Medical Microbiology and Immunology

, Volume 200, Issue 2, pp 109–113 | Cite as

Pyrosequencing allows the detection of emergent ganciclovir resistance mutations after HCMV infection

  • Susanne E. Kampmann
  • Birgit Schindele
  • Luise Apelt
  • Christoph Bührer
  • Lars Garten
  • Katharina Weizsaecker
  • Detlev H. Krüger
  • Bernhard Ehlers
  • Jörg HofmannEmail author
Original Investigation


Prenatally acquired human cytomegalovirus (HCMV) infection is the most frequent viral infection of newborns in developed countries. Virostatic therapy is accompanied by side effects and stepwise emergence of resistant virus variants. Different genotypic approaches show limited sensitivity in detecting on-growing minor resistant virus populations. Here, we demonstrate the superiority of pyrosequencing for the monitoring of mutant emergence. In a preterm baby born after 28 weeks of gestation and suffering from disseminated congenital HCMV infection, long-term control could not be achieved under ganciclovir/valganciclovir therapy and the infant died on the 113th day of life. Resistance-associated mutations in the HCMV UL97 gene were not detected by conventional DNA sequencing but postmortem pyrosequencing. Four different CMV variants carrying resistance-associated mutations each representing 11–17% of the total CMV population were found.


HCMV infection Resistance-associated mutations Pyrosequencing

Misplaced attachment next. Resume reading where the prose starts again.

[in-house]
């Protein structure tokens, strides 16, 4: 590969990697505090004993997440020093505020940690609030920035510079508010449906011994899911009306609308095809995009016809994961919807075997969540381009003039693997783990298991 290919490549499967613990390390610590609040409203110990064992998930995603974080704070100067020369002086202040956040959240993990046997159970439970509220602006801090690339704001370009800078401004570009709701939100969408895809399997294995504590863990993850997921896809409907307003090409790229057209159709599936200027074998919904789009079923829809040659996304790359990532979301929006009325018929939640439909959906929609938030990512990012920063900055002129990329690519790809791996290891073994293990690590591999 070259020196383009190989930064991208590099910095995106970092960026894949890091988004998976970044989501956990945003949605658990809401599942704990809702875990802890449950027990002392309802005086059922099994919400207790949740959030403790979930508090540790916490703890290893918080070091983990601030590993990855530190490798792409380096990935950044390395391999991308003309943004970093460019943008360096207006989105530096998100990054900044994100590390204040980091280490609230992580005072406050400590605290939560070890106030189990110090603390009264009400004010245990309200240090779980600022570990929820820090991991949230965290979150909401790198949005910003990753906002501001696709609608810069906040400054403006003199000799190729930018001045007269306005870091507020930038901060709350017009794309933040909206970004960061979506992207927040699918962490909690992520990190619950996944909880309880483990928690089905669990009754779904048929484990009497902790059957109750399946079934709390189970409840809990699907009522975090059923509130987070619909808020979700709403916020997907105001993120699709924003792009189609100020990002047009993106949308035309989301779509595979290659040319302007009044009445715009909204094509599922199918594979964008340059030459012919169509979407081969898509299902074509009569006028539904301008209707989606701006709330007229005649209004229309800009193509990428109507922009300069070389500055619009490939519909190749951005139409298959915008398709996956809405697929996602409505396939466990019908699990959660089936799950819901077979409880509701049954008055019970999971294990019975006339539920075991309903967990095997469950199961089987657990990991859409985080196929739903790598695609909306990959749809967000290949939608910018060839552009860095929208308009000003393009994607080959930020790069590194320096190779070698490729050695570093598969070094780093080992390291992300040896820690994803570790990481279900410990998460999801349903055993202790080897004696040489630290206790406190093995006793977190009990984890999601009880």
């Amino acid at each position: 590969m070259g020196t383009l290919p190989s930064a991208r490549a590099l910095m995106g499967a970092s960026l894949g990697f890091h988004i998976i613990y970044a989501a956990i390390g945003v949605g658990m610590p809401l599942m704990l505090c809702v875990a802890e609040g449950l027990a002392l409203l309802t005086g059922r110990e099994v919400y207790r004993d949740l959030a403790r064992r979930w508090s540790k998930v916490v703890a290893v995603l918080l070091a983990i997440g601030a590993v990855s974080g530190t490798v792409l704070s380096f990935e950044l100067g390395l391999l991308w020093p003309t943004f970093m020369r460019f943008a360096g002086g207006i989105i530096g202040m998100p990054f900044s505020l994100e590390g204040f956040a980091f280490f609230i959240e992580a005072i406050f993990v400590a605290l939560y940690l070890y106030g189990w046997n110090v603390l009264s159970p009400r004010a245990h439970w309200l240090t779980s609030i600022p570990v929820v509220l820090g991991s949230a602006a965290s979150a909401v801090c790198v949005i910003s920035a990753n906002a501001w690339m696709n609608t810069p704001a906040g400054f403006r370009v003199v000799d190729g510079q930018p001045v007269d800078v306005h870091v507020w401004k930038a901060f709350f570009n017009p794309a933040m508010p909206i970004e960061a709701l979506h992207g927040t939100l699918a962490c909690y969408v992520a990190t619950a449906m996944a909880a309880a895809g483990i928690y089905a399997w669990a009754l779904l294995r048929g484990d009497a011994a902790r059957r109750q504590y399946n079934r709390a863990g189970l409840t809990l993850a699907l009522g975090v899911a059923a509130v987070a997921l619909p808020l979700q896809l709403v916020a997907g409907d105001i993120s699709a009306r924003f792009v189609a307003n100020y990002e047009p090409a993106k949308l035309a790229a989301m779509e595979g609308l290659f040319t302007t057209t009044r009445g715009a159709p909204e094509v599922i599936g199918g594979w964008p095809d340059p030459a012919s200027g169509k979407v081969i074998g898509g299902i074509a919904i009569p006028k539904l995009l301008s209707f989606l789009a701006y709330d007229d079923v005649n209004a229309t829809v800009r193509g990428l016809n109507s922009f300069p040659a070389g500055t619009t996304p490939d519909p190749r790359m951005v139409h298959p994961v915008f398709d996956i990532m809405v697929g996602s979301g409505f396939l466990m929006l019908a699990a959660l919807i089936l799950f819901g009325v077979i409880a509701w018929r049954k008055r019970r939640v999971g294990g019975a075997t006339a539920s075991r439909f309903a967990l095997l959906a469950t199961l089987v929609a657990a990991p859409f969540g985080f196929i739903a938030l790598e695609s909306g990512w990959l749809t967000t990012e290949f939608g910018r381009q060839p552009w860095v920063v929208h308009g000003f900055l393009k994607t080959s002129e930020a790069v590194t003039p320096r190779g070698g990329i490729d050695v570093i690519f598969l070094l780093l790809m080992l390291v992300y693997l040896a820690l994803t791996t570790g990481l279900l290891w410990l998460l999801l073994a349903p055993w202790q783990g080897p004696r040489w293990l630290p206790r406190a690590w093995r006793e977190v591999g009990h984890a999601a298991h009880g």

The authors wish to thank Dr. M. Raftery (Institute of Medical Virology Charité, Berlin) for critical reading of the manuscript. Expert technical assistance by Mrs. C. Stephan, S. Liebmann, and C. Walter is gratefully acknowledged.

Conflict of interest

The authors have declared that no conflict of interests exist.


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Copyright information

© Springer-Verlag 2010

Authors and Affiliations

  • Susanne E. Kampmann
    • 1
    • 5
  • Birgit Schindele
    • 2
  • Luise Apelt
    • 2
  • Christoph Bührer
    • 1
  • Lars Garten
    • 1
  • Katharina Weizsaecker
    • 4
  • Detlev H. Krüger
    • 3
  • Bernhard Ehlers
    • 2
  • Jörg Hofmann
    • 3
    Email author
  1. 1.Department of NeonatologyCharité UniversitätsmedizinBerlinGermany
  2. 2.Division of Viral InfectionsRobert Koch-InstitutBerlinGermany
  3. 3.Institute of Medical Virology, Helmut-Ruska-Haus, Charité UniversitätsmedizinBerlinGermany
  4. 4.Department of ObstetricsCharité University Medical CenterBerlinGermany
  5. 5.Department of PediatricsPhilipps UniversityMarburgGermany

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